The Readout Damian Garde & Meghana Keshavan

A major first for liquid biopsy, with caveats

For the first time, doctors have used a liquid biopsy test to detect and treat cancers in people with no symptoms of disease, a sizable advance for the nascent field, albeit with some limitations.

As STAT’s Kate Sheridan reports, a blood test from Thrive Earlier Detection detected twice as many cancers as standard screening alone in a study involving 10,000 healthy women between 65 and 75 years old. The study, published in Science, marks the first time liquid biopsies have been used with the explicit goal of guiding people’s medical care.

But the big potential benefit of liquid biopsy — catching cancers early, when they’re most treatable — wasn’t entirely supported by the data. About half the cancers Thrive’s test identified were already late-stage, suggesting the technology could still be improved.

Read more.

Some hope for off-the-shelf CAR-T

While CAR-T cancer therapy has proved life-changing for patients with certain blood cancers, the long and expensive process of engineering each person’s immune cells has limited the number of people who can get it. Early results from a small clinical study suggest a faster, ready-made alternative might be possible.

As STAT’s Sharon Begley reports, scientists in China crafted a CAR-T therapy using T cells from healthy donors and got a promising result in a trial on five patients with relapsed leukemia. Four months after treatment, four of the patients had barely detectable cancer. The fifth saw no benefit.

It’s too early to tell whether the off-the-shelf CAR-T, made by a company called Gracell Biotechnologies, will lead to the durable responses seen with first-generation therapies like Novartis’s Kymriah. But the initial data are “impressive,” said Yvonne Chen, a molecular geneticist at the University of California, Los Angeles.

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Biogen’s blockbuster drug could be in trouble

The success of Biogen’s spinal muscular atrophy treatment Spinraza has been among the few bright spots in a trying few years for the company. But new data from a competing medicine suggests diminishing returns in the future, a problem that could be exacerbated by the coronavirus pandemic.

Yesterday, partners Roche and PTC Therapeutics disclosed that their SMA treatment, risdiplam, led to a 93% one-year survival rate among patients with the most severe form of the disease. In a similar study, Spinraza kept about 84% of severe SMA patients alive after a year.

This, of course, is good news for patients. The risk to Biogen hinges on the fact that risdiplam is an oral treatment, while Spinraza must be injected into the spine. Roche’s drug, which is up for FDA approval in August, could become the treatment of choice for patients who’d prefer not to undergo those injections, and concerns over coronavirus might prompt them to switch off of Spinraza to avoid having to go to a doctor’s office.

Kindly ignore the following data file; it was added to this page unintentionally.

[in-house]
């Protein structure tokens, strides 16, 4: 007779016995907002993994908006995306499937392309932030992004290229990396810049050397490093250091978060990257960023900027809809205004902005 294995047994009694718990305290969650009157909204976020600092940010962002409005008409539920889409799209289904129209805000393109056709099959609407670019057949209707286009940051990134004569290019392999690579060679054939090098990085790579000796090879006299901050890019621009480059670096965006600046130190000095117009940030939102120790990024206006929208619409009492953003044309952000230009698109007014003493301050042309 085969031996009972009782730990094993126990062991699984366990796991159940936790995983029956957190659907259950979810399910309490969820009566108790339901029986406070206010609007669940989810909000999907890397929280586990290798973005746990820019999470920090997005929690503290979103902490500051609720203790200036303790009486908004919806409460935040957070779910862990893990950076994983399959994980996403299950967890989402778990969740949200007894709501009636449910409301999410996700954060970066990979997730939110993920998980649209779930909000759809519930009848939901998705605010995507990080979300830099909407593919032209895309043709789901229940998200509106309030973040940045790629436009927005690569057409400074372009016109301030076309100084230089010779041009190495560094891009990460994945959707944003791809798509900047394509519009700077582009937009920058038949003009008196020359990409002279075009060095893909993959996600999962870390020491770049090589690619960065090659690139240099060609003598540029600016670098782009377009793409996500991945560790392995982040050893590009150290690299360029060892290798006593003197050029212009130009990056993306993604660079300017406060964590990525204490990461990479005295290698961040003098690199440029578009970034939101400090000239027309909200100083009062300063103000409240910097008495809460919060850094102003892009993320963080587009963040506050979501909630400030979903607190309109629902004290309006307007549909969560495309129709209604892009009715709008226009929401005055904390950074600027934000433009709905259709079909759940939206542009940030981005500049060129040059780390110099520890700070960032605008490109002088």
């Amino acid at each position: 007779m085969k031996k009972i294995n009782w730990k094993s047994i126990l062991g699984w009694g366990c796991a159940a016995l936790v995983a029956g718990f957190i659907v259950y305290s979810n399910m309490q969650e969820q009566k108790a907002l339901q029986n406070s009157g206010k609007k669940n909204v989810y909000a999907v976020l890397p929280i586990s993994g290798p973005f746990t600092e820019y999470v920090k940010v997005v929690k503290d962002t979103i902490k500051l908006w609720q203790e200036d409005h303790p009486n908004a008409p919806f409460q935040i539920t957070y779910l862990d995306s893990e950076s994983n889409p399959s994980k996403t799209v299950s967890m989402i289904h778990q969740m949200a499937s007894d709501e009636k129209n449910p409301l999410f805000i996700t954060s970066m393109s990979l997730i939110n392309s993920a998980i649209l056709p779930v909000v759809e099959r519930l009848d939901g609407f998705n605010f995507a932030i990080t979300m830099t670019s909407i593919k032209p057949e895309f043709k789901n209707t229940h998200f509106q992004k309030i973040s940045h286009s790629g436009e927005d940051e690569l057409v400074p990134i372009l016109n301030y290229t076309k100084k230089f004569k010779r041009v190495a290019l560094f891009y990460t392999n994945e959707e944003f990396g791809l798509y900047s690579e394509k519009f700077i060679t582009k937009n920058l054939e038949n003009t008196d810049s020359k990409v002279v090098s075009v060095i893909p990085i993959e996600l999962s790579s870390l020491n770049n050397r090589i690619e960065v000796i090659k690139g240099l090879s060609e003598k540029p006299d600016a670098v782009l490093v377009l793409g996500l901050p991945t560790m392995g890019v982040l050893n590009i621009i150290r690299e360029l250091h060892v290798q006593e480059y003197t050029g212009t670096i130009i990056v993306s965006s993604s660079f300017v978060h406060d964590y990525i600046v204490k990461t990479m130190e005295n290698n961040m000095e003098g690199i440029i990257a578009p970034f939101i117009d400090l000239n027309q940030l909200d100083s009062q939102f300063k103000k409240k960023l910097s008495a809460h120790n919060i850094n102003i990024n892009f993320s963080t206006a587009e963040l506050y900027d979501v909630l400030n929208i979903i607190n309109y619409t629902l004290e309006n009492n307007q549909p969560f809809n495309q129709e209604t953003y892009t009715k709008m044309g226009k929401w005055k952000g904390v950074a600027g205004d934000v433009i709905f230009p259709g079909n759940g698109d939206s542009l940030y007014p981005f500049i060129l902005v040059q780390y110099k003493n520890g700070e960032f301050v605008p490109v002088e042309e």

Further compounding the issue is Zolegensma, Novartis's gene therapy, which could soon win approval as a treatment for patients with milder SMA. That means the choice for patients would be between a one-time dose of Zolgensma, an oral treatment with risdiplam, or an every-four-months spinal injection of Spinraza. Biogen could come out the loser.

How do you run a cancer trial in a pandemic?

The coronavirus pandemic has made regular doctor visits unthinkable, and for scientists trying to rigorously test new cancer treatments, that poses a serious threat to progress.

As STAT’s Andrew Joseph reports, doctors, patients, and drug companies are getting creative to keep studies rolling and protect the integrity of science. That means couriering drugs to patients homes, using telemedicine for check-ins, and changing study sites to minimize travel.

The stakes are high for everyone involved. Patients don’t want to go without a therapy that might be prolonging their lives. Companies don’t want to lose hope for a return on their research investment. And, in societal terms, it’s essential that the resulting data is interpretable in order to decide whether drugs should be approved and given to thousands of patients.

Read more.

More reads

  • Most Americans believe Trump hasn't made progress on drug prices. (STAT Plus)
    California fines more than a dozen drug makers for not providing drug pricing data. (STAT Plus)
  • Blueprint’s voyage ends in disaster. (Evaluate Vantage)
  • Hospital demand for hydroxycholoroquine to treat Covid-19 patients is waning. (STAT)

Thanks for reading! Until tomorrow,

Wednesday, April 29, 2020


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